I’m in France.
Truffaut, Goddard, Malle stand before me, asking me to pick them up and maybe take them home. Swooning in front of an entire wall of French film VHS boxes, I ponder the names, the drama, the possibilities. The unknown. A whole world is opening up to me right here on 4th Street in Philadelphia.
The year is maybe 1991 and I’m spending countless hours in a Philly video rental store called TLA Video.
Over the last few days, as we’ve watched Netflix get in bed with Philadelphia’s own Comcast for even faster, beat-that-buffer, on-demand streaming, we thought we’d “be kind and rewind” to a time when video store browsing was as good as the film itself.
Just off South Street, the once punk haven (in the ’90s you’d still spot the occasional blue mohawk stroll by), the TLA was a cultural hub. The shop opened in 1985 as a subsidiary to the Theater of the Living Arts, then one of the country’s leading repertory movie theaters. There’s a whole separate piece to be written about the movie theater alone — where, in high school, we screamed Rocky Horror lines, watched Repo Man, saw the seedy David Bowie-scored Christiane F., a film about a German teenager battling heroin. There’s also a whole other piece to be penned on the Theater of the Living Arts origins as a theater group in the ’60s, which was founded by My Dinner With Andre’s Andre Gregory and included Danny DeVito and Judd Hirsch. Today, the building lives on as a concert venue, owned by concert behemoth Live Nation.
But I digress…
The video rental store was imbued with the same high-minded, eclectic sensibilities of its independent forbearers. Spending time at the TLA was like getting a doctorate in cinema. Everything was categorized with notes, suggestions and labels as detailed as a fancy wine or cheese purveyor. There were the basic genres, foreign films and then sub-sections by country of origin, directors and actors. TLA specialized in alternative or hard-to-find titles, cult classics and gay cinema. There was their favorite director section and a wall of rotating TLA staff favorites — you always checked that section first.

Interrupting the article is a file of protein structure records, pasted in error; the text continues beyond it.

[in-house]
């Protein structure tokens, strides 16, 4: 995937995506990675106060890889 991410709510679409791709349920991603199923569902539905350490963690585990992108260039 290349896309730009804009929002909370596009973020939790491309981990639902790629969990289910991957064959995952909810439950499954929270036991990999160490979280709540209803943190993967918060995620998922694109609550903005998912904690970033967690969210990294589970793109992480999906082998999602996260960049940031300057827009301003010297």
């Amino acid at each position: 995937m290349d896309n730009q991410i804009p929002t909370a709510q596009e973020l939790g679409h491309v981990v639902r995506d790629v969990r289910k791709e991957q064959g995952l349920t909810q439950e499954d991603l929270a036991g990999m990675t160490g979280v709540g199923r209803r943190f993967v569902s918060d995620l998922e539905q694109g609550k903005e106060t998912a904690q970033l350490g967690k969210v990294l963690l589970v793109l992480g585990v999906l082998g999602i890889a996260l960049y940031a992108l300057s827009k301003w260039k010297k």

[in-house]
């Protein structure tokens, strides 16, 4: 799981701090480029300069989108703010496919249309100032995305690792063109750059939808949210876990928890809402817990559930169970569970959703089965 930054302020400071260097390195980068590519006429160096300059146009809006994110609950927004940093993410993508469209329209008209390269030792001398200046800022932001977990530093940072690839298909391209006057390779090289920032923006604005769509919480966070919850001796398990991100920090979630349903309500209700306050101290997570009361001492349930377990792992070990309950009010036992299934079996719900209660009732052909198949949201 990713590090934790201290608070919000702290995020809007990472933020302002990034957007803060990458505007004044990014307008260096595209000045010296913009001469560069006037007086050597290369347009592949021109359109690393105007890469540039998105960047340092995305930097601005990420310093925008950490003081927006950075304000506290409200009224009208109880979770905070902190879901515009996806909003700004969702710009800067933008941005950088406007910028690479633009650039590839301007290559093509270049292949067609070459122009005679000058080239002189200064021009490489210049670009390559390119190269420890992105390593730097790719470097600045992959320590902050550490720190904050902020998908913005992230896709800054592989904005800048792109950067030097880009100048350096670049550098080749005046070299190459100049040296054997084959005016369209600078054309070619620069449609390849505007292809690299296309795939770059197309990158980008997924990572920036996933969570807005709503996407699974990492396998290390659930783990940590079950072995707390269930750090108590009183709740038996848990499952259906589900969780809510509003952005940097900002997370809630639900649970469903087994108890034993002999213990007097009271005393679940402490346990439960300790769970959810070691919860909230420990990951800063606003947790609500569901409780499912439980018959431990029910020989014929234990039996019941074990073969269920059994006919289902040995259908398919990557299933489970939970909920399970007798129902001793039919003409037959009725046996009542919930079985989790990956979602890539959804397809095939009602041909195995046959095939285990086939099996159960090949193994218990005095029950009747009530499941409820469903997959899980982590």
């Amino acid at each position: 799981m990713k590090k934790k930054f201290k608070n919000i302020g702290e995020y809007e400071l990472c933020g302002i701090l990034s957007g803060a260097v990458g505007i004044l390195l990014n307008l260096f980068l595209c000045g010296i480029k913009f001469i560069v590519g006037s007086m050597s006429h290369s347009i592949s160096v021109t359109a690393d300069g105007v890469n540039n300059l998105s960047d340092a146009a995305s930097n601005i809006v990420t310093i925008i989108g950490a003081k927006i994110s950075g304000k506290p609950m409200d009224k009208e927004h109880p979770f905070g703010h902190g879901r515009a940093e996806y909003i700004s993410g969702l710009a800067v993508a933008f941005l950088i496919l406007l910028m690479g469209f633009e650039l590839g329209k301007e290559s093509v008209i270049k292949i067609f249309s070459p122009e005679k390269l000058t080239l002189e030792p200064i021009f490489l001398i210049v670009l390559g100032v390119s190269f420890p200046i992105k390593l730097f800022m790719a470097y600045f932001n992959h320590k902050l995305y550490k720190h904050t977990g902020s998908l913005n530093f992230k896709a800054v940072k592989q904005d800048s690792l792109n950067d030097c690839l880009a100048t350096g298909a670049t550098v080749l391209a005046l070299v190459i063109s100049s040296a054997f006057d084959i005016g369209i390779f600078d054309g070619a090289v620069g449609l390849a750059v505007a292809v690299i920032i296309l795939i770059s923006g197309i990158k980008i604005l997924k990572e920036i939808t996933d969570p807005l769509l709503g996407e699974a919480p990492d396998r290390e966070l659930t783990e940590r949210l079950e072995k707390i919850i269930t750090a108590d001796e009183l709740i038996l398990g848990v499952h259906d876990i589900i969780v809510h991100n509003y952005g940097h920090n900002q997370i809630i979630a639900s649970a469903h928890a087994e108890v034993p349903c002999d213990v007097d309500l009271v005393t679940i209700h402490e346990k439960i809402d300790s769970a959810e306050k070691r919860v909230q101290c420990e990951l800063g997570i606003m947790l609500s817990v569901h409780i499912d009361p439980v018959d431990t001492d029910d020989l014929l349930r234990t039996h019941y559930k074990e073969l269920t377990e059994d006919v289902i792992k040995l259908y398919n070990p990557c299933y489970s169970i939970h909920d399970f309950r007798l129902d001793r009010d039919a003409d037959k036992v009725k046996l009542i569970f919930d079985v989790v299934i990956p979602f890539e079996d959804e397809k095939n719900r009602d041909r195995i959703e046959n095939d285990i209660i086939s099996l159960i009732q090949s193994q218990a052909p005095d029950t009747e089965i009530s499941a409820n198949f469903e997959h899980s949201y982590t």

For me, this was nirvana. As a kid I adored movies — cheering to Shirley Temple’s escapades (may she rest in peace), thrilling to a creepy Creature Double Feature or Dr. Shock on a weekend, or even vainly attempting to adjust the rabbit ears to try and get in Channel 57/ SelectTV and watch the dirty, dirty Swept Away. In Philly, we were one of the last cities to get basic cable so TV and videos were all we had. TLA was a film nerd’s salvation.
A hot date might start at the TLA, where you’d spend an hour perusing your choices, talking to the staff, wondering what flick would suit the evening best. A quirky Hal Hartley film? A sweeping drama like Atlantic City? A kooky Almodóvar pic? Do you plan to really watch the movie? No? May I suggest Ishtar?
There were directors that I’m certain I’d never have known about were it not for the TLA, like Eric Rohmer, Hal Hartley, Russ Meyer. Meyer was categorized in a section called “Midnight Movies” alongside Roger Corman and John Waters.